I agree with most of the replies. In general, insisting on learning every single word in a text is a bad idea. Some words just don’t “stick”, as Steve puts it, until later on.
Besides, I think that the aim is to get to a point in which you read/listen in your target language the same way you do it in a language you’re fluent in. That is, usually just once.
The way I see it, the best language practice is when you’re interested in the content per se. You just want to understand and enjoy the material because it’s interesting and pleasurable. All language learning is incidental to that goal.
These days, I mostly use Lingq for reading novels in Russian. Of course I just read on, never going back as soon as I understand a particular part of the story.
Of course, it’s not possible to do that right from the start. In the beginning, just understanding the meaning of simple sentences is hard so you have to re-visit the content and treat it more as “learning material”. Anyway, beginning lessons are not so interesting to start with, so the word-learning part takes central stage.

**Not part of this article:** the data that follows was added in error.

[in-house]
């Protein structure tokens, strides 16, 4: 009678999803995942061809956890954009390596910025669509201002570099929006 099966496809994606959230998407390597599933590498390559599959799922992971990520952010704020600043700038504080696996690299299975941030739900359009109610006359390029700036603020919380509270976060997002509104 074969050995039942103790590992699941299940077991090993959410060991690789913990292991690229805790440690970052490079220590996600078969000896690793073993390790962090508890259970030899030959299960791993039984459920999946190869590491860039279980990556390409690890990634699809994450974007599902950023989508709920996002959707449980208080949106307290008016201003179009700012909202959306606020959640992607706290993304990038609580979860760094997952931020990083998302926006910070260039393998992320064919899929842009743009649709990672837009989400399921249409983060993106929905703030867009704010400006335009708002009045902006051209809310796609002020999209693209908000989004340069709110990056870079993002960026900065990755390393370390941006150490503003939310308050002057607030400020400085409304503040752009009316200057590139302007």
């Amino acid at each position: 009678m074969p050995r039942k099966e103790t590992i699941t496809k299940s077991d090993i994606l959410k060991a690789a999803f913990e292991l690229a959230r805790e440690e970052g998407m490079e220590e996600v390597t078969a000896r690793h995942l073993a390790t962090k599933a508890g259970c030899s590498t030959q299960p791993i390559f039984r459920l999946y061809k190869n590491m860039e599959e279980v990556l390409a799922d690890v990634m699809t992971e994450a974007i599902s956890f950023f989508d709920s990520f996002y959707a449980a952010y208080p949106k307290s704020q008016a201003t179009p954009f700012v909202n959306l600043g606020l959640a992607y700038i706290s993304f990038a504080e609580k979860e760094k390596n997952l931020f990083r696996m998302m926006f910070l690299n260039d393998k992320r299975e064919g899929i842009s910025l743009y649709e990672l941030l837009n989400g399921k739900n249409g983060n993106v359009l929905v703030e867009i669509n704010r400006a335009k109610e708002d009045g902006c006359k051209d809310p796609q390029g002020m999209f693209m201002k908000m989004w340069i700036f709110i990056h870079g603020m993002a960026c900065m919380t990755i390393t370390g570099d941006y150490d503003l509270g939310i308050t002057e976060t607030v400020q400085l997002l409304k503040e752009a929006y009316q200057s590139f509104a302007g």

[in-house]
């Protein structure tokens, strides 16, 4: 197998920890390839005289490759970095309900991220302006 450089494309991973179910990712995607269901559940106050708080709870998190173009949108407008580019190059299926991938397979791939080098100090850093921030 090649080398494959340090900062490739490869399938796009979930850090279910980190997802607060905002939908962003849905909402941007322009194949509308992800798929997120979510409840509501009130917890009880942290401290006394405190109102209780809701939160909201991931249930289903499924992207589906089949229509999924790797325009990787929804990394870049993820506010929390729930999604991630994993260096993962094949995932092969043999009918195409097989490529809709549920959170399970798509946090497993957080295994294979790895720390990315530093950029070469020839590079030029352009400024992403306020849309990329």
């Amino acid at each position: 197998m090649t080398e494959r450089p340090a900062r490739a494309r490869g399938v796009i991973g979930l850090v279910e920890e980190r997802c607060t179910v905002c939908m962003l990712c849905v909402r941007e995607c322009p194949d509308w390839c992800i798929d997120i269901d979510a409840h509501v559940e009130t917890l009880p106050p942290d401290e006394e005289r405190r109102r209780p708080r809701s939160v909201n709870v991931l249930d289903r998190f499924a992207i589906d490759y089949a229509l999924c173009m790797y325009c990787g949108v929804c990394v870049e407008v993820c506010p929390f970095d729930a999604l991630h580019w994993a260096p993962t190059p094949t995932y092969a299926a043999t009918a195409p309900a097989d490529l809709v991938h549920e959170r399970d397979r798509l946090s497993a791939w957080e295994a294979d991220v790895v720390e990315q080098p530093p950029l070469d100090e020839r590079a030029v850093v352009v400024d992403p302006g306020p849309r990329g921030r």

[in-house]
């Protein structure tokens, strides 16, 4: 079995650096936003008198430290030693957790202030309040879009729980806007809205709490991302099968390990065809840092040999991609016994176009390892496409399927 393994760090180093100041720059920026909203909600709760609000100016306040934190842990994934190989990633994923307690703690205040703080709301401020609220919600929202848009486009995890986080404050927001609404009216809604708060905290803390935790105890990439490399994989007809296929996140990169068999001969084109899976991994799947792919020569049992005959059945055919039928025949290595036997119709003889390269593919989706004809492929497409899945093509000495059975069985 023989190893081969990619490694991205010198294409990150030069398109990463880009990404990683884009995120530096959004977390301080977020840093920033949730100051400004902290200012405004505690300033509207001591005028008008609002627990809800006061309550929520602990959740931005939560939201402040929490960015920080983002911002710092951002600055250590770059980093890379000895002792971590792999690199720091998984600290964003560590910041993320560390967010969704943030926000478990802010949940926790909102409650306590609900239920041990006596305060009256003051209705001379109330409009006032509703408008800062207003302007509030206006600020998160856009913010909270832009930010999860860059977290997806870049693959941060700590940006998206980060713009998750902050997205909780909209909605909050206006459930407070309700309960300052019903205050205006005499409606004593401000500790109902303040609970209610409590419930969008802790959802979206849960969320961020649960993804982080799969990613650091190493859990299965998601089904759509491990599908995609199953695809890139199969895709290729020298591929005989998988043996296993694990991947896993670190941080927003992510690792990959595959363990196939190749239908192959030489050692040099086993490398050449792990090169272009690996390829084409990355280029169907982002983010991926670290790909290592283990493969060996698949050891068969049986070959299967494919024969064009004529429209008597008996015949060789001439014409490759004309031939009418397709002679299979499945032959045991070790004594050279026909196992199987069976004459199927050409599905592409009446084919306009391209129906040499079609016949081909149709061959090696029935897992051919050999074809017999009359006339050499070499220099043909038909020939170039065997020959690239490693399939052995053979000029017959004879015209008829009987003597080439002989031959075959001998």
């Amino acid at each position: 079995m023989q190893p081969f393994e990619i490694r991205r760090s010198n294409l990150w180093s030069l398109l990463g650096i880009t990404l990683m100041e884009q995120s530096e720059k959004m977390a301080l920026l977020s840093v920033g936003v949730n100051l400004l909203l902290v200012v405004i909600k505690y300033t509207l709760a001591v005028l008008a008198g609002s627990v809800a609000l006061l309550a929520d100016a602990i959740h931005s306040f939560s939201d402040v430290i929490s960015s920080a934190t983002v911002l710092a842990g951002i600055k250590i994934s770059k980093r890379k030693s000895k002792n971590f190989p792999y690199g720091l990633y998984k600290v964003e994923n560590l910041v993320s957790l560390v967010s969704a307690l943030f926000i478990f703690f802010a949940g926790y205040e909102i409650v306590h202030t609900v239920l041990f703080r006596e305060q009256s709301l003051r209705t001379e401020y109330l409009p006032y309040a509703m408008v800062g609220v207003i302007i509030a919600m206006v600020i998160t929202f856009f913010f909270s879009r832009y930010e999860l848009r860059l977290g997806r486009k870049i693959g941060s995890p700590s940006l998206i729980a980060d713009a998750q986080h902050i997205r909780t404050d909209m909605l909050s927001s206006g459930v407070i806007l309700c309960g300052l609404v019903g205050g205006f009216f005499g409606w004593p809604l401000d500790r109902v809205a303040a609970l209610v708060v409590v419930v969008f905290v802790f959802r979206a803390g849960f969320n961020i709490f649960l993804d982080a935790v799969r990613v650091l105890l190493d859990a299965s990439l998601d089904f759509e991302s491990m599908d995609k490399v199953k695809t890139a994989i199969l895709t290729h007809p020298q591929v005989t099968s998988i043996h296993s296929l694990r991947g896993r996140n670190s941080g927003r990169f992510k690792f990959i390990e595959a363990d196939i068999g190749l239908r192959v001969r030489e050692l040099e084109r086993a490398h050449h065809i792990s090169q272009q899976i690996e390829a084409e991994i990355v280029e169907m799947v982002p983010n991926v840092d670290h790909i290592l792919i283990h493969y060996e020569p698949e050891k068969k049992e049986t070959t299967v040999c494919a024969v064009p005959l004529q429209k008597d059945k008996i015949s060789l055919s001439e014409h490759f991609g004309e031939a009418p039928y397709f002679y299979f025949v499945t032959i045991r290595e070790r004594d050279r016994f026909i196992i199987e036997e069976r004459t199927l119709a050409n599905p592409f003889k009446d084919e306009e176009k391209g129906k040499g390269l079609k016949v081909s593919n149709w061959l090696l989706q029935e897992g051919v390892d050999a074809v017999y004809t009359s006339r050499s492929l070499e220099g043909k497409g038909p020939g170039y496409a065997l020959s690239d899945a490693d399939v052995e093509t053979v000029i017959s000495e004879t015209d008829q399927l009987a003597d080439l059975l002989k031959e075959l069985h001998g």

However, as you progress, I may want to review less and less and concentrate just on understanding the content
I discovered this early on and wish I had discovered it sooner! I found micromanaging and focusing on every little word and trying to remember things was a waste of time. More hard words, I’ll take time to look up on wiktionary though.
It’s like focusing on the sights of a rifle. Sometimes zooming in and getting really close is a bad idea, when we should step back a bit and focus more on the big picture.
I knew the keys were listening and reading interesting material because I knew about the science of language acquisition. But the first 6 months of studying Spanish, I had no way of knowing what I knew and didn’t know. I was also having difficulty finding high basic / low intermediate material. There’s always plenty of advanced/native material on the Web.
When I found LingQ, I knew it was the right tool. LingQ provides me with an easy system to track individual words and monitor my overall progress.